Bristol-Myers Squibb (BMS) will partner with Dual Therapeutics to develop small molecule compounds for cancer and other diseases. The collaboration could generate more than $255 million for Dual, the oncology startup said today.
Dual Therapeutics’ small-molecule modulators are designed to simultaneously block multiple cancer-promoting pathways, especially those linked to growth and survival, thus allowing a more comprehensive assault on cancer cells without harming healthy cells.
BMS will obtain exclusive, worldwide rights to develop and commercialize Dual’s small-molecule compounds. In return, BMS agreed to pay Dual an undisclosed upfront fee and development costs, as well as payments tied to achieving development and regulatory milestones that could total more than $255 million for a successful compound approved in multiple indications.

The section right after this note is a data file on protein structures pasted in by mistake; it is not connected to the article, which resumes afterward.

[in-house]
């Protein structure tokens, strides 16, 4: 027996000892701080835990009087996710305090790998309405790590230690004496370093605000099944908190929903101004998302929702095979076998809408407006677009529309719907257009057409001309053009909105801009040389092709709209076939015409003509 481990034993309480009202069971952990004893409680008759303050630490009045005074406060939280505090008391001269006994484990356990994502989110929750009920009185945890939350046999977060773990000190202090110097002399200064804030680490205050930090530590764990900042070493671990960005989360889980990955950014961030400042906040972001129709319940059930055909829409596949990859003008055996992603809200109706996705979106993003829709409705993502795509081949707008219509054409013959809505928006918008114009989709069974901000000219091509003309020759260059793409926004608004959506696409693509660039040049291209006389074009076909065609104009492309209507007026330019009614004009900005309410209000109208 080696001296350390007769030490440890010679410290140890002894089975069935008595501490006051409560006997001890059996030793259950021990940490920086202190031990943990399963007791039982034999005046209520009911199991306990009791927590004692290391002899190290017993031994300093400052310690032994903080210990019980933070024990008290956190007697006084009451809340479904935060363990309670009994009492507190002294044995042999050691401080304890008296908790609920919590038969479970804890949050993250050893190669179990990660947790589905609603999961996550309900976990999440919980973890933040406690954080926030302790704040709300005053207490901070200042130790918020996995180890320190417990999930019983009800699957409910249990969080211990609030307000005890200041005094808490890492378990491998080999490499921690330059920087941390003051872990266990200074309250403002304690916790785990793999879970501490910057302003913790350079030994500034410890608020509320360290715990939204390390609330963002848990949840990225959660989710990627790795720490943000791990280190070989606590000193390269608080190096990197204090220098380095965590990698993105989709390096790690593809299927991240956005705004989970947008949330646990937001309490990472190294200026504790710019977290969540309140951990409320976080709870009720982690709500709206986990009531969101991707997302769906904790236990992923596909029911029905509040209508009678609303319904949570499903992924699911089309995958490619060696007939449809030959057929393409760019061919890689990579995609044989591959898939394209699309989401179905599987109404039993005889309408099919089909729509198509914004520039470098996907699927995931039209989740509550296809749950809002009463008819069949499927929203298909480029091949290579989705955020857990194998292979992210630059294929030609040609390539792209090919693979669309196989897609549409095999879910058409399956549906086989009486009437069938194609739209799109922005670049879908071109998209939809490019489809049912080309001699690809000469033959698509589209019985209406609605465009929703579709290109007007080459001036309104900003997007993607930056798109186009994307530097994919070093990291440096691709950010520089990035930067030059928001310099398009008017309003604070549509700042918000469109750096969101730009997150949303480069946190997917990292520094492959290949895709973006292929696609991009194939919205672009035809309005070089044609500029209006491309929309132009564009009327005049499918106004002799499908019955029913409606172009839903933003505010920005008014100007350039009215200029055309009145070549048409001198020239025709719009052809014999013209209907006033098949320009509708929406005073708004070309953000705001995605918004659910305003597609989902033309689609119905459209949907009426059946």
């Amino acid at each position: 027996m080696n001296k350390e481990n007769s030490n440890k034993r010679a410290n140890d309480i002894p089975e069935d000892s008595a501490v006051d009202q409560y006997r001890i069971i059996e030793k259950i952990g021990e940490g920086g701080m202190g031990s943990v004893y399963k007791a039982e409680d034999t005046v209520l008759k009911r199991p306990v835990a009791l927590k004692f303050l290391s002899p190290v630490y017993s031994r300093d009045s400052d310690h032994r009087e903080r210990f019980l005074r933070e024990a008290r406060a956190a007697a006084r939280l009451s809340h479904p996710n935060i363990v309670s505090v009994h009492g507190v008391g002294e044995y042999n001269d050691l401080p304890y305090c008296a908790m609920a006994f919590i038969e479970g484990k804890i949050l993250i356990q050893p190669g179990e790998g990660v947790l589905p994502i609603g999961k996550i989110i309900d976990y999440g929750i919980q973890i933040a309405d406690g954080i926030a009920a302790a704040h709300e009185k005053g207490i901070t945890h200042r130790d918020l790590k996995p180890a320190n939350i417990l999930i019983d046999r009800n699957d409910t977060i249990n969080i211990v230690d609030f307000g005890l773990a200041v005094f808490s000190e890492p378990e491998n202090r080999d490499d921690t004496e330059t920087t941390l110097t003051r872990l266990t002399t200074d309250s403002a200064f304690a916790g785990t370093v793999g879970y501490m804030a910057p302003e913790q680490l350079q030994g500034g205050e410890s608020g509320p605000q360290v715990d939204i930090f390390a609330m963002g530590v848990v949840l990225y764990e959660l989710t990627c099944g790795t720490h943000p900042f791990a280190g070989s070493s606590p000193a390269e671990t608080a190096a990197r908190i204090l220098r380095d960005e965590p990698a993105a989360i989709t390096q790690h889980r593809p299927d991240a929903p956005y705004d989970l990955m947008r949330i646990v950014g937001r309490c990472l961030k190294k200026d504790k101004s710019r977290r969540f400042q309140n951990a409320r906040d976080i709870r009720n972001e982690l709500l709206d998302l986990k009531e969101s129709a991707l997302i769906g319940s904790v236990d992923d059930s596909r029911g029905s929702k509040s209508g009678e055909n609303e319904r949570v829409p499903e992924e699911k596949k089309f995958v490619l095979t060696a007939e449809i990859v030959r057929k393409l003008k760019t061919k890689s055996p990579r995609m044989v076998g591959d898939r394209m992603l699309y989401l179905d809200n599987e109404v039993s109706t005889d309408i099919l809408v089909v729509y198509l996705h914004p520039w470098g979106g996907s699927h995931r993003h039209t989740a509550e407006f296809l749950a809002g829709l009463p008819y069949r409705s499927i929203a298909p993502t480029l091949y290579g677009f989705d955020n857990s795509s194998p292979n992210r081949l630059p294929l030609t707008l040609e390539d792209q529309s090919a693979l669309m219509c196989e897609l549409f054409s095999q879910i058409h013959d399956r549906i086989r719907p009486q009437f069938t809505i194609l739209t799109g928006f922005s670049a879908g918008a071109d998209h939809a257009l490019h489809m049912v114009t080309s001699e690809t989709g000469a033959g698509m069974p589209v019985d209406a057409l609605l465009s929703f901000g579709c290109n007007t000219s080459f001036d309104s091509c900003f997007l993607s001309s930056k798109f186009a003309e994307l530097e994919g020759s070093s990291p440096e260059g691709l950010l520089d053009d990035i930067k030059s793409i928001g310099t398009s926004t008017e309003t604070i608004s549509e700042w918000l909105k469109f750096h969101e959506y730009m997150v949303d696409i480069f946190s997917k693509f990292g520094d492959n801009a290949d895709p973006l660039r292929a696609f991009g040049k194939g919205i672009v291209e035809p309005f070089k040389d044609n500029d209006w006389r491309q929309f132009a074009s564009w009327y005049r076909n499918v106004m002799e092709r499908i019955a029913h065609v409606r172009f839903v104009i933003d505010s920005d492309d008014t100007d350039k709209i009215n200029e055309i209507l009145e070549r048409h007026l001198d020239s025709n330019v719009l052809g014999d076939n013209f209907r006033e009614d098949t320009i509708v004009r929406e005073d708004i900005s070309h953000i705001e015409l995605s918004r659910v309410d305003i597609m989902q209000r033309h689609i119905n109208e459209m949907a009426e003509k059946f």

BMS also agreed to pay Dual royalties on future sales of products discovered through the collaboration.
Oncology is one of BMS’ eight R&D areas of focus, along with immuno-oncology, immunoscience, cardiovascular, fibrotic diseases, genetically defined diseases, metabolics, and virology.
Founded in 2013, Dual is a portfolio company of its lead investor BioMotiv, and focuses on developing new therapeutics for prostate cancer, lung cancer, and acute lymphoblastic leukemia. According to its website, Dual’s lead candidate is a first-in-class, orally bioavailable, direct small-molecule activator of a tumor suppressor PP2A, a serine/threonine phosphatase.
Dual was formed to commercialize the research of investigators at Icahn School of Medicine at Mount Sinai and Case Western Reserve University. Those investigators include Goutham Narla, M.D., Ph.D., Harrington distinguished scholar at University Hospitals in Cleveland; and Icahn Mount Sinai investigators Michael Ohlmeyer, Ph.D., and Matthew Galsky, M.D.
Launched in 2012, BioMotiv is the for-profit accelerator of The Harrington Project for Discovery & Development, a $250 million effort focused on commercializing drugs developed by physician scientists. The project is centered at University Hospitals, and also includes the not-for-profit Harrington Discovery Institute.